Growing up, my parents would often trick me into watching moves because they were “war” movies. Gone with the Wind? I watched it because I thought it was Civil War movie like Gettysburg or Glory. And so I wound up watching the movie Empire of the Sun, promised to be a war movie. Being too young to appreciate anything other than gunfire, explosions, and special effects of model battleships shooting around director’s bathtubs, I felt cheated.
I found a copy of this book in a awesome bookstore tucked into a corner of Chaing Mai, Thailand run by British ex-pats, and having just visited Shanghai, and looking for a book to read on the airplane, I thought I would forgive my childhood memories and give the book a try.
Set during the last day of normalcy in 1930’s Shanghai and then the rest of the war, it is the story of a young English lad surviving WWII in a Japanese interment camp. It is excellent – both poetic and concrete, mixing child psychology and fantasy with the grim realities of wartime. It’s war story, a coming-of-age story, and a survivor story that captures the deeper truths of wartime.
1930’s Shanghai – for quick reference consult the opening scene of Indiana Jones and the Temple of Doom – was a fascinating combination of international entrepôt, political flashpoint and cultural mixing zone that was highly unique. A product of European powers forcing territorial concessions of imperial China, Shanghai was a city run by Europeans in mainland China – and this book captures the last day of that era, December 7th, 1941. The next day, the Japanese invade and take over the city from the British.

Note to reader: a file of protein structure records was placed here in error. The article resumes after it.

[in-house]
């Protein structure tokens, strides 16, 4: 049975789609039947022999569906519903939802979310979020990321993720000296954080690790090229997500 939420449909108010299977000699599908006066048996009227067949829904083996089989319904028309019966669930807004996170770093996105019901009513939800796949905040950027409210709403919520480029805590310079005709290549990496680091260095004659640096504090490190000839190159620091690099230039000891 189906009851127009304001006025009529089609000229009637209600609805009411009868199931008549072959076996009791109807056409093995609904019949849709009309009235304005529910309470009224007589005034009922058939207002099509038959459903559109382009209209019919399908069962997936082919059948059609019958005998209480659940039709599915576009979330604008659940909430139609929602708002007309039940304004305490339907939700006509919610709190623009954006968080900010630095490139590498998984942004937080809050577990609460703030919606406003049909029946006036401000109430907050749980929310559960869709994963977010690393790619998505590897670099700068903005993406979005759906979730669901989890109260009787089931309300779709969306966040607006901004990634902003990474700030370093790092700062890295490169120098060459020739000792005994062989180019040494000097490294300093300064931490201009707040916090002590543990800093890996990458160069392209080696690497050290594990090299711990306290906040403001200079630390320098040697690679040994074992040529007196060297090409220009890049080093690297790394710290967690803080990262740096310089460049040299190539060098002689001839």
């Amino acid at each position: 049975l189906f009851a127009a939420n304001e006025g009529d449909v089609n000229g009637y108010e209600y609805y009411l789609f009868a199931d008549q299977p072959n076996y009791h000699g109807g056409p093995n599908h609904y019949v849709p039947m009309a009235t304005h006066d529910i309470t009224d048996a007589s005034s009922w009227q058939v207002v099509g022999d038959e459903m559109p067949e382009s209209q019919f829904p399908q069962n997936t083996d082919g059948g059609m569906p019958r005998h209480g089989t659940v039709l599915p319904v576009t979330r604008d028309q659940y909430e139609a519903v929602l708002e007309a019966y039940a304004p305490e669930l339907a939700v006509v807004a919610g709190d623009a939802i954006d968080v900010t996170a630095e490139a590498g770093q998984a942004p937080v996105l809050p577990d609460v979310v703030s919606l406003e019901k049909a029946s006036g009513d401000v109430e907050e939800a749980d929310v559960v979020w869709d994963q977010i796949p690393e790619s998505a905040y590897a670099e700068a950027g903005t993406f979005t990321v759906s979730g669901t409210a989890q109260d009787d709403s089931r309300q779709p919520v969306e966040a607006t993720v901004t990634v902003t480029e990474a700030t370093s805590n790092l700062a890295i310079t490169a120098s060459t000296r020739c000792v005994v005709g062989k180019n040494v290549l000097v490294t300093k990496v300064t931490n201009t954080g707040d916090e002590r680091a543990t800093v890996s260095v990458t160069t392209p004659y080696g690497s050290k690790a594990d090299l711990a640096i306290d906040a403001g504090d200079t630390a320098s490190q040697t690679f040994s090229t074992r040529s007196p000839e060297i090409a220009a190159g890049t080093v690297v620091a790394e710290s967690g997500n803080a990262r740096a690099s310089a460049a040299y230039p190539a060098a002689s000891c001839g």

The main character is the young child – maybe eight years old – of an English “mandarin” – an extremely wealthy and powerful official or businessman. He is “English” but has never been to England. When the Japanese invade Shanghai, his privileged world of private chauffeurs and garden parties disappears and he finds himself separated from his parents. With the English social order of shanghai destroyed, he finds himself isolated – neither really English or Chinese, he fins himself identifying with the Japanese and later, the Americans.
This sense of isolation drives the story – and the child’s survival. He survives, but also discovered himself and his adulthood.
Excellent writing. Excellent story and based on the author’s own experiences, which makes this book even more remarkable. Highly recommended.